Food, food culture, food as culture and the cultures that grow our food

Sushi Occitania

August 10, 2005

images from l to r: sushi occitania, messy kitchen, pantry chef making tomato chutney

It’s a chic-free zone and we’re not fussed about what we wear in the kitchen or anywhere else for that matter.

Sushi Occitania

yaki nori
brown rice prepared in fresh gazpacho (aka homegrown bloody mary mix)
courgette spaghettini
olives lucques
rosé (just a few drops to glue the nori shut)

Roll up the ingredients and eat. If you don’t have a sushi mat you can use a piece of baker’s parchment folded double. If you don’t have yaki nori, use barely blanched and wrung-out swiss chard as the outer leaf.

In the above version, I use swiss chard for rolling up the rice, purple basil and black olives. Handy for in the garden or when you still need to install a kitchen in your yurt.

debra at 14:19 | | post to


  1. Comment dit-on pantry chef en français? Saucier? Saucy chef?

    Comment by debra — August 10, 2005 @ 14:53

  2. Great pictures–I’ve been reading your site for a few weeks now (have it linked through My Yahoo page), can’t remember how I happened upon it, must have been some obscure google search. It reminds me of my life except a continent away. I work in the wine business, my wife is a caterer and great cook (and Swedish) and we live in the country (Northern California). Our blackberries are coming online right now, too–I think we are having a better crop than you–although my daughter would be a better judge, she picks them incessantly.


    Comment by Jason Curtis — August 10, 2005 @ 19:03

  3. I as well have been reading this site for a few weeks and for some reason have not commented until now. I think your site is fantastic and has something else to say that most other blogs cannot. The sushi looks amazing and I really like the kitchen setup. One day I hope to be able to do as much gardening as is on this site. Keep up the good work!


    Comment by Matt — August 12, 2005 @ 18:09

  4. Jason, thanks for the wonderful comment. It really makes me happy to know that folks like you are reading my blog. And YOUR blog… great. I have an interest in liquids packaging because of an upcoming project of mine concerning juices and teas. Because of your work, you probably know a fair amount about taste preservation and alternative packaging. Maybe you could point me in the right direction? I am concerned with sustainability as well - not setting up industries that are infrastructure-rich, wondering about natural and renewable sources of packaging e.g. pressed bamboo leaf bottles.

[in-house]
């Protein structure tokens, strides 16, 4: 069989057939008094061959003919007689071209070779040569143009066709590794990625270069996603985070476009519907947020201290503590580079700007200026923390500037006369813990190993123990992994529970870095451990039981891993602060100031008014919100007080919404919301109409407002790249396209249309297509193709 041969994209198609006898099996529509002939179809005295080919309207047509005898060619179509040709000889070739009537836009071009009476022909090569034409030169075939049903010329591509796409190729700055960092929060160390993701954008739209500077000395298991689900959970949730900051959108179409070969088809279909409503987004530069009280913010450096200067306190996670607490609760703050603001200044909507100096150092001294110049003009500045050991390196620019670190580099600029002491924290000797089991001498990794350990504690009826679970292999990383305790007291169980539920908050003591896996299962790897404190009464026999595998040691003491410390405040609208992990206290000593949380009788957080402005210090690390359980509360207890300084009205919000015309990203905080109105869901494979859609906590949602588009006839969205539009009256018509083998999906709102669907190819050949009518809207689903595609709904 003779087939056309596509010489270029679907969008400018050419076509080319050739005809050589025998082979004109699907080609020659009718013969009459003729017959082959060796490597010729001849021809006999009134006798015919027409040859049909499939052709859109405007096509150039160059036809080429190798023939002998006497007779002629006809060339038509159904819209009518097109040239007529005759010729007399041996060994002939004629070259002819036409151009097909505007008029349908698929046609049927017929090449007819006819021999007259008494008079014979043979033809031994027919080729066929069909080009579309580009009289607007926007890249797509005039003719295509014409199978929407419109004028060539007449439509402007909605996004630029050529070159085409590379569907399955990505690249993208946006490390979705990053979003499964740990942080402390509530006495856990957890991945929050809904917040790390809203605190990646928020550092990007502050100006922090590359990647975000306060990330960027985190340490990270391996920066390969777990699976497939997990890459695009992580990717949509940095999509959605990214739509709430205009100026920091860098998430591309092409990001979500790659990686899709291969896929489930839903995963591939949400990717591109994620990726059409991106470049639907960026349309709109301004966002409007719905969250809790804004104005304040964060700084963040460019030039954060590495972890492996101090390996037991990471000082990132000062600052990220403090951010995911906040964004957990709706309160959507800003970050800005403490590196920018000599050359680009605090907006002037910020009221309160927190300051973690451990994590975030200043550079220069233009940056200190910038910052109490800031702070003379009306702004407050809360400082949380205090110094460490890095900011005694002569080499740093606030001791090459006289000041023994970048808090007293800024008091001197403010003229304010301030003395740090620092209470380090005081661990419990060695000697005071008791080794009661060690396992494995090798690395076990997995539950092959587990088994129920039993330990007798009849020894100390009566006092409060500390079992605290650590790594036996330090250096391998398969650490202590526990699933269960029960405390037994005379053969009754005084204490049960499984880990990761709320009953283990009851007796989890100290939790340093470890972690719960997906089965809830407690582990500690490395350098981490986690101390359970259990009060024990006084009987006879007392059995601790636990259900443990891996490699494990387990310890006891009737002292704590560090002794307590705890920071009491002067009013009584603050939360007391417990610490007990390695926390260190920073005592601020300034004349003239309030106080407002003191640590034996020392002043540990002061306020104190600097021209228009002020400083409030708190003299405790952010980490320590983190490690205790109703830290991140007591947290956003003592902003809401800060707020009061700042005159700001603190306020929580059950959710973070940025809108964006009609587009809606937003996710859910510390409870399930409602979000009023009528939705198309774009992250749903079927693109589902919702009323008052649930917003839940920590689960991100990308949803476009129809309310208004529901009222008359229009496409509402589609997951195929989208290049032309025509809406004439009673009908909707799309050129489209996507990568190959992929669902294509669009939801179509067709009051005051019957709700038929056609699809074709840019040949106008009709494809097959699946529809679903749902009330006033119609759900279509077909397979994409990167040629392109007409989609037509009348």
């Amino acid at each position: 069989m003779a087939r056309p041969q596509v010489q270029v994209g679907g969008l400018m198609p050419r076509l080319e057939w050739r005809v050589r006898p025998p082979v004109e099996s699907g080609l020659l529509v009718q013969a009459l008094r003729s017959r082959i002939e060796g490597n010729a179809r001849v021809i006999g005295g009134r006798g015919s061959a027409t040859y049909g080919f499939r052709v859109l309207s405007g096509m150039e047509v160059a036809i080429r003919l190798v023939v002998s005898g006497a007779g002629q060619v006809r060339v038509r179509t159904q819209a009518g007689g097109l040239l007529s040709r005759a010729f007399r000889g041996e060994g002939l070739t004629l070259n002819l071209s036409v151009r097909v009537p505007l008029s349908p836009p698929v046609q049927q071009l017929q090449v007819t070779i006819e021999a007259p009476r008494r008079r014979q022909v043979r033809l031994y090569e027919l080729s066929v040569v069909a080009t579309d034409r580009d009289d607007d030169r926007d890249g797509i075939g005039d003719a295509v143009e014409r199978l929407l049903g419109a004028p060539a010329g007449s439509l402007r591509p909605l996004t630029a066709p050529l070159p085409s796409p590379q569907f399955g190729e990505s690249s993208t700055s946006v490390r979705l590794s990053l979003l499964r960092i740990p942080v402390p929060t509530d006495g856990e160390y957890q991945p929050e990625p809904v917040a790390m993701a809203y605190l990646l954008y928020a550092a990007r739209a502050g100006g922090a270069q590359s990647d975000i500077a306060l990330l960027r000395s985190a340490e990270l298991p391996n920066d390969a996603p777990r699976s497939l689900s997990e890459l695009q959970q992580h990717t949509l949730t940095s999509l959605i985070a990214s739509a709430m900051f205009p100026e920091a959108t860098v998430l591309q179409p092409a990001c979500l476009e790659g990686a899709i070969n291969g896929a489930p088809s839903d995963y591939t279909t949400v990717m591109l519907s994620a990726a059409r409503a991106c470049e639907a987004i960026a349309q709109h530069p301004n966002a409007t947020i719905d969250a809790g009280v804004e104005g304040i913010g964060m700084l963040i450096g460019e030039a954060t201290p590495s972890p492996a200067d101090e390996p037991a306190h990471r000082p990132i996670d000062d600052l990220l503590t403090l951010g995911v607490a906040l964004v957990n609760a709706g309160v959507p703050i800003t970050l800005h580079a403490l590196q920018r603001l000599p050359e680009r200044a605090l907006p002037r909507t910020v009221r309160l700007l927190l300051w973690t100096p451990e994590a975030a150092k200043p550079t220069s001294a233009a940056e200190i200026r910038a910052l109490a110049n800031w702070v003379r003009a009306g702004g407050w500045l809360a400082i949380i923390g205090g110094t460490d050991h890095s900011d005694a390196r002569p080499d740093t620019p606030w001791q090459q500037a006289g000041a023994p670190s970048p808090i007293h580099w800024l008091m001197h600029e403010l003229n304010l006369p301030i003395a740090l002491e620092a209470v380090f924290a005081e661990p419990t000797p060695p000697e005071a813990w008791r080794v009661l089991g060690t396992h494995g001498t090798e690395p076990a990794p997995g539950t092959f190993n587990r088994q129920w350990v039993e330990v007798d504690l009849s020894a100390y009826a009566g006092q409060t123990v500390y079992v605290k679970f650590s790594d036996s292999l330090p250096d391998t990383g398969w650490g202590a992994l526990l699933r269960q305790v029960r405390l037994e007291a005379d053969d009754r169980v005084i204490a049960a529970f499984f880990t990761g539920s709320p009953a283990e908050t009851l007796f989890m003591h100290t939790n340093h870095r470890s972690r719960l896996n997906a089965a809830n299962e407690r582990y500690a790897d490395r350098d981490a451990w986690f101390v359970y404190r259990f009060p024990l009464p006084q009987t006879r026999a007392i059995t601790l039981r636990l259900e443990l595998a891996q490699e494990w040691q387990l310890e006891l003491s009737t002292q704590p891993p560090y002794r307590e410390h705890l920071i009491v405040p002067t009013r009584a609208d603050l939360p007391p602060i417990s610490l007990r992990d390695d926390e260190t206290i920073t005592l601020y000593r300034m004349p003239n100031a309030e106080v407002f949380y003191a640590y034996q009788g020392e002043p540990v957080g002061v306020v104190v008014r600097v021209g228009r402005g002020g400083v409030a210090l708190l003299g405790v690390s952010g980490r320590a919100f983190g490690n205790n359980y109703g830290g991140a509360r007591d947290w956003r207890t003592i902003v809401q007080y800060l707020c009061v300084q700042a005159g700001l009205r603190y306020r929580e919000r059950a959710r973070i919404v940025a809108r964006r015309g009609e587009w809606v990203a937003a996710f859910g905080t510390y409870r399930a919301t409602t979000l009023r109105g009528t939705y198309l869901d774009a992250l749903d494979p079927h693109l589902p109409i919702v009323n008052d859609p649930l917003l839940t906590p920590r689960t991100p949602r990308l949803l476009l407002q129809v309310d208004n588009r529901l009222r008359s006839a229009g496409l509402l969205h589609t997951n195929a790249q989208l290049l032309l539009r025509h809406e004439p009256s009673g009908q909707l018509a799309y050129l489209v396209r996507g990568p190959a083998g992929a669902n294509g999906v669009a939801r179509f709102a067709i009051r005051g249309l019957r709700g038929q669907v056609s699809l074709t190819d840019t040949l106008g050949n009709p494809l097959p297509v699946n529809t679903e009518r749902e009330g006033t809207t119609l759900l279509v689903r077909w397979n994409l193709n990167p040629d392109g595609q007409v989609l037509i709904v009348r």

Very nice hearing from you - and I’m interested in… Sofia,


    Comment by debra — August 13, 2005 @ 11:06

  5. Matt, Happy-making comment - thank you! I’m wondering if it’s not indicative of some sort of societal trend that you are using your student page as a food-blog…

    I’m enjoying going through your blog now and love the raw broccoli in your raw/bouillion cooking entry… I can’t tell you how many arguments I’ve had concerning the rawness of broccoli (I like it just warmed, but basically raw - it seems that the rest of my world likes it… brown and mushy!

    Did you know that in Italy there is an entire home cuisine style based on mushy over-cooked vegetables? It’s all basically baby-food for adults, probably for when it was normal to live till 68 and have no teeth by the time you were 42.

    The overcooked broccoli (literally cooked to DEATH) didn’t taste half-bad unfortunately, but it was devoid of nutritional value. But as Europe has been teaching me the last 20 years, you can live off of food that has no nutritional value easily.

    Comment by debra — August 13, 2005 @ 11:22

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